Agnes Scott College - Silhouette Yearbook (Decatur, GA)

 - Class of 1954

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Agnes Scott College - Silhouette Yearbook (Decatur, GA) online yearbook collection, 1954 Edition, Cover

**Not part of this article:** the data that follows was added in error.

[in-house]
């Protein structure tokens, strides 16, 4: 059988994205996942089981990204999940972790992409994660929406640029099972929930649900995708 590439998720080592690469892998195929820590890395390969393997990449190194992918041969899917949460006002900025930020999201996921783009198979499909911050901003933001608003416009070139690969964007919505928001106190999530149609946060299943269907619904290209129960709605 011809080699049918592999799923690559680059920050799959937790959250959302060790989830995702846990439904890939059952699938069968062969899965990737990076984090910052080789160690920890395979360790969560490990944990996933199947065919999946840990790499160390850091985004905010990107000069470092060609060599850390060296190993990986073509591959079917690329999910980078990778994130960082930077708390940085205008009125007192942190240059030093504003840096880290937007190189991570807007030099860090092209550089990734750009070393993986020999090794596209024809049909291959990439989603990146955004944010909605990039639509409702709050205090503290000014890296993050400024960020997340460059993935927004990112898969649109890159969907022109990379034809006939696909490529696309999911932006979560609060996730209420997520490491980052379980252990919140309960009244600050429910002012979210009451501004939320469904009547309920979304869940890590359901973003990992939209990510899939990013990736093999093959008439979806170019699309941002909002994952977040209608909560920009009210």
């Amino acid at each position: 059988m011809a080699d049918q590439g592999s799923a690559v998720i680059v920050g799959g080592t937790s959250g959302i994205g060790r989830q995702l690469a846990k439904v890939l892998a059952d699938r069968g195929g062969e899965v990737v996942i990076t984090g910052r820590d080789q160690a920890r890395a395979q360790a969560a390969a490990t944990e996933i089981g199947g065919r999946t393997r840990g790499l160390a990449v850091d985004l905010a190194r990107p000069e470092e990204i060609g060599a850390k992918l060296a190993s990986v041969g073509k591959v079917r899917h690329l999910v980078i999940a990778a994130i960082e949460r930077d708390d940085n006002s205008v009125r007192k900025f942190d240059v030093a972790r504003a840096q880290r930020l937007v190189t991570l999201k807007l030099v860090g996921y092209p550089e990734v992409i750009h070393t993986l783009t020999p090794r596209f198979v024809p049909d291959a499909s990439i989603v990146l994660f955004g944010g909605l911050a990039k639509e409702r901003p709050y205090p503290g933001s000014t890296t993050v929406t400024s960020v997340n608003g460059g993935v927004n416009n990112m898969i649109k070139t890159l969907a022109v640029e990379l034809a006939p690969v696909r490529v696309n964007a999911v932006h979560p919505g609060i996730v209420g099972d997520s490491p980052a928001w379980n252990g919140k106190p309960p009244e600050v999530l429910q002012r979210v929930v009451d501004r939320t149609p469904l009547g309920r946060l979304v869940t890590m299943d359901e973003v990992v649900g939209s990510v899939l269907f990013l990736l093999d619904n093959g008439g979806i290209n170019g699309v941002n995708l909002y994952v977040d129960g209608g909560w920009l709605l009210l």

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Text from Pages 1 - 156 of the 1954 volume: